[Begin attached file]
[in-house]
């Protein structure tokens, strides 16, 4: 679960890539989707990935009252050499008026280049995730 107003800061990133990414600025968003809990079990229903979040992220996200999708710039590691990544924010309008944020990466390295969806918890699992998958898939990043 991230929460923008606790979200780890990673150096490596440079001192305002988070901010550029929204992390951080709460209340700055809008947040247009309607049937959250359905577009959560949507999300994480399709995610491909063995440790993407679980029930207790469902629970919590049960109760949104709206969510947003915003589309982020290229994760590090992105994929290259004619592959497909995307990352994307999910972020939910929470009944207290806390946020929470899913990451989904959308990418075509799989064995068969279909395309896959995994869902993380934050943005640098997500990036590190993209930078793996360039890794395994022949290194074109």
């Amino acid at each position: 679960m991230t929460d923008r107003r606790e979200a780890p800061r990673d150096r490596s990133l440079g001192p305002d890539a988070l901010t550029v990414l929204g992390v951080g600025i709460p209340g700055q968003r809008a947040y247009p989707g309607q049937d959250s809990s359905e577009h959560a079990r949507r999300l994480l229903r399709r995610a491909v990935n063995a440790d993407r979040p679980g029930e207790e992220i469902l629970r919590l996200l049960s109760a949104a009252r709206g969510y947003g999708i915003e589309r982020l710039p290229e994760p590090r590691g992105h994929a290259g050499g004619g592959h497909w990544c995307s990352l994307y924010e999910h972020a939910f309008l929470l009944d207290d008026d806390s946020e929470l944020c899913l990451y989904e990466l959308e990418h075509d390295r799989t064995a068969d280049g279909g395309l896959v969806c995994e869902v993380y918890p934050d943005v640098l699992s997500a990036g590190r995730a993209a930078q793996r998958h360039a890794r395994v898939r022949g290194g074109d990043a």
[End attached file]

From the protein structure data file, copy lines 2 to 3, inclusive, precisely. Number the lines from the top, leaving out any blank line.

């Protein structure tokens, strides 16, 4: 679960890539989707990935009252050499008026280049995730 107003800061990133990414600025968003809990079990229903979040992220996200999708710039590691990544924010309008944020990466390295969806918890699992998958898939990043 991230929460923008606790979200780890990673150096490596440079001192305002988070901010550029929204992390951080709460209340700055809008947040247009309607049937959250359905577009959560949507999300994480399709995610491909063995440790993407679980029930207790469902629970919590049960109760949104709206969510947003915003589309982020290229994760590090992105994929290259004619592959497909995307990352994307999910972020939910929470009944207290806390946020929470899913990451989904959308990418075509799989064995068969279909395309896959995994869902993380934050943005640098997500990036590190993209930078793996360039890794395994022949290194074109």
């Amino acid at each position: 679960m991230t929460d923008r107003r606790e979200a780890p800061r990673d150096r490596s990133l440079g001192p305002d890539a988070l901010t550029v990414l929204g992390v951080g600025i709460p209340g700055q968003r809008a947040y247009p989707g309607q049937d959250s809990s359905e577009h959560a079990r949507r999300l994480l229903r399709r995610a491909v990935n063995a440790d993407r979040p679980g029930e207790e992220i469902l629970r919590l996200l049960s109760a949104a009252r709206g969510y947003g999708i915003e589309r982020l710039p290229e994760p590090r590691g992105h994929a290259g050499g004619g592959h497909w990544c995307s990352l994307y924010e999910h972020a939910f309008l929470l009944d207290d008026d806390s946020e929470l944020c899913l990451y989904e990466l959308e990418h075509d390295r799989t064995a068969d280049g279909g395309l896959v969806c995994e869902v993380y918890p934050d943005v640098l699992s997500a990036g590190r995730a993209a930078q793996r998958h360039a890794r395994v898939r022949g290194g074109d990043a």